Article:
Pale Waves – My Mind Makes Noises

It’s fair to say Pale Waves have been doing pretty well for themselves of recent, teasing their Dirty Hit cult fan base for months now about a debut record and now My Mind Makes Noises, their debut, is out, as of the 14th of September.

Whilst Pale Waves’ early recordings were produced by George & Matty from The 1975, this record was produced by Jon Gilmore (Twenty One Pilots, Wolf Alice). Although Gilmore has worked with The 1975 and other Dirty Hit bands himself, It’s important to try and keep a clean mind when listening to this record.

“Eighteen” is a kick-start into 80’s driving, and it’s pure goth pop magic. Whilst lyrically obvious, the song is an easy to follow crowd pleaser. The synths, guitars and thunderous yet simplistic rhythm section seem to just pump non-stop energy into the song, expectation met. “There’s a Honey” has a hooky guitar riff beyond belief. Structurally and lyrically it’s another well-constructed and balanced pop anthem.

Lead singer Heather Baron-Gracie has a theme it seems with her lyrical conscience, an inner reflection into her insecurities perhaps? Noises definitely reflects that, and although it’s dynamically slower as a song, it’s still pop filth. Although I’m trying very hard to not link their sound to The 1975, it’s hard to not do so with this track. The spoken word bridge followed by the 80’s electric Tom drums leading into a screeching static guitar solo…it’s a bit obvious. On “Came in Close,” the synth floodgates have burst.

On “Loveless Girl,” the chopped up vocal sample is definitely a curveball for the better. However, it doesn’t belong with the ruthless lyrical content that already contrasts with the synth ballad music in this track. Nevertheless, it is a nice dip, however, to prepare us for what’s to come. “Drive” is lyrically quite generic, yet the music itself is epic.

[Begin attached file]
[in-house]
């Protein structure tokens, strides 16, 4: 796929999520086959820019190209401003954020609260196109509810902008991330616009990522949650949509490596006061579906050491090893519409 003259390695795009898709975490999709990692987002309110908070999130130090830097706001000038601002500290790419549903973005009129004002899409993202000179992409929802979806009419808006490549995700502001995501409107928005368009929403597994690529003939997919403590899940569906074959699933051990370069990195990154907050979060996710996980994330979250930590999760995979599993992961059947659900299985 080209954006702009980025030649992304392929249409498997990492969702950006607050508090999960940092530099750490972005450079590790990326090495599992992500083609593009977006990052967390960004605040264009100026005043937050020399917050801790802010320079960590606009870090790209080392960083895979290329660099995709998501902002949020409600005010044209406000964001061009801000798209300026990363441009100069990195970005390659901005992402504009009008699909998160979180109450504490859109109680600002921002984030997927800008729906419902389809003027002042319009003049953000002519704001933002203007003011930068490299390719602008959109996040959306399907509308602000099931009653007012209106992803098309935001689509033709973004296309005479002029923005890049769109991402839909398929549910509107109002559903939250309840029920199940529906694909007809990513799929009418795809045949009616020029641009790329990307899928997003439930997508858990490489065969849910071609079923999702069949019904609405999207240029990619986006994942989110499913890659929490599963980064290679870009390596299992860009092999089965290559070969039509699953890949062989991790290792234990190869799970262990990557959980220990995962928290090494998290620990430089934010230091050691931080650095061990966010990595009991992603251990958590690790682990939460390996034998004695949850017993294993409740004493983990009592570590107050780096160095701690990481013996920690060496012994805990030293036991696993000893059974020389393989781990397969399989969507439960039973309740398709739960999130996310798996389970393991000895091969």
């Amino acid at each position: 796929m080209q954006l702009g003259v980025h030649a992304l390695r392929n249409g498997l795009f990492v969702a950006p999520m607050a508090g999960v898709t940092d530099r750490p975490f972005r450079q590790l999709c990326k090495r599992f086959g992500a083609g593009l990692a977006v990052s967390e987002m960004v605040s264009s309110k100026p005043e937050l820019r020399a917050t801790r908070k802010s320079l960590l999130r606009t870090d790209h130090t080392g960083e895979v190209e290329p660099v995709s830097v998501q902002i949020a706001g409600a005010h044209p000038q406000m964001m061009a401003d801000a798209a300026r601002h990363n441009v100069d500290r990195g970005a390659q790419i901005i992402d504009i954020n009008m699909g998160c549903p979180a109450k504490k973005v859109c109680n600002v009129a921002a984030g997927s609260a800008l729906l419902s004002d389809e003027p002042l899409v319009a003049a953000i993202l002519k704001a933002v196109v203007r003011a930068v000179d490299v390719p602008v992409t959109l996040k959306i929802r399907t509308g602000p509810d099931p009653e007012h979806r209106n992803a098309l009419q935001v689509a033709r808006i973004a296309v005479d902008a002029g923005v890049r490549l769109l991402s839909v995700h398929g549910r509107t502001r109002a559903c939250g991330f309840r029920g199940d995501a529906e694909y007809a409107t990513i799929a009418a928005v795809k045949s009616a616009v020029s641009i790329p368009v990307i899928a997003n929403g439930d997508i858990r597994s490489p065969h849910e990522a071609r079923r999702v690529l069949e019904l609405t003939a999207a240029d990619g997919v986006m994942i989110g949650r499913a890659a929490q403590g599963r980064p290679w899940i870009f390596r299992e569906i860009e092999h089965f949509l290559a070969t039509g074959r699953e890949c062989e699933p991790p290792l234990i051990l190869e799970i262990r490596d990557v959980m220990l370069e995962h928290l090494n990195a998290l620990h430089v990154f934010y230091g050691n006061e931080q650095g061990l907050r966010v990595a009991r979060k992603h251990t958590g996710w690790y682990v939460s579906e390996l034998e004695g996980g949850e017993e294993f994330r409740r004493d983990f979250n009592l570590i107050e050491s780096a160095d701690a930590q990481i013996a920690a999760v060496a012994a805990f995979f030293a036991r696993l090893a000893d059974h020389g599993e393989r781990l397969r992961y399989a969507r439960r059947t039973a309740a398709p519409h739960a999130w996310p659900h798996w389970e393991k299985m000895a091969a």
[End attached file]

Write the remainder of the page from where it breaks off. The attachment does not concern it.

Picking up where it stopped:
“When Did I Lose It All?” is Baron-Gracie at her most vulnerable. It’s honest and so refreshing; this sounds like Pale Waves in their element.  Lyrically it made me shiver and I wanted to hear it again and again, it’s personal, and that’s how it should be. “She” is simple which is essential for this track. Following “When Did I Lose It All?” the lyrics stand out so much. This segment of the record more so than before is a war cry to Baron-Gracie’s heartbreak.

“One More Time” is an indie summer romance anthem, whilst “Television Romance” is a better version of the first quarter to the album. Tat pop structure we’re so familiar with that Pale Waves love to deliver so well just sticks in the brain. The gritty guitar riff over those soft synth leads just screams summer time.

On “Red,” the descriptiveness in Baron-Gracie’s lyrics are finally surfacing, however late in the record. The song could’ve done without the synths, though. As much as I love synths, it’s just not needed sometimes, and it actually took away depth from the track.

photo: Aysia Marotta for #EUPHORIA8

The bass throughout “Kiss” is fantastic. All the levels just complement each other as they should and it has an undeniably catchy chorus. Baron-Gracie sounds a bit different in this song, fresher vocally perhaps.

Sadly “Black” was lyrically quite pointless and added no depth to the record. Granted the track is very varied in terms of its musical dynamics but it couldn’t hold its own the way many of the other tracks could

“Karl (I Wonder What It’s Like to Die)” is the finale the album deserved. The most honest lyrically and the most stripped back musically, it’s quite the tear-jerker. It undoubtedly sets the standard for Pale Waves, keeping it honest and raw. A fantastic end to a rollercoaster of an album.

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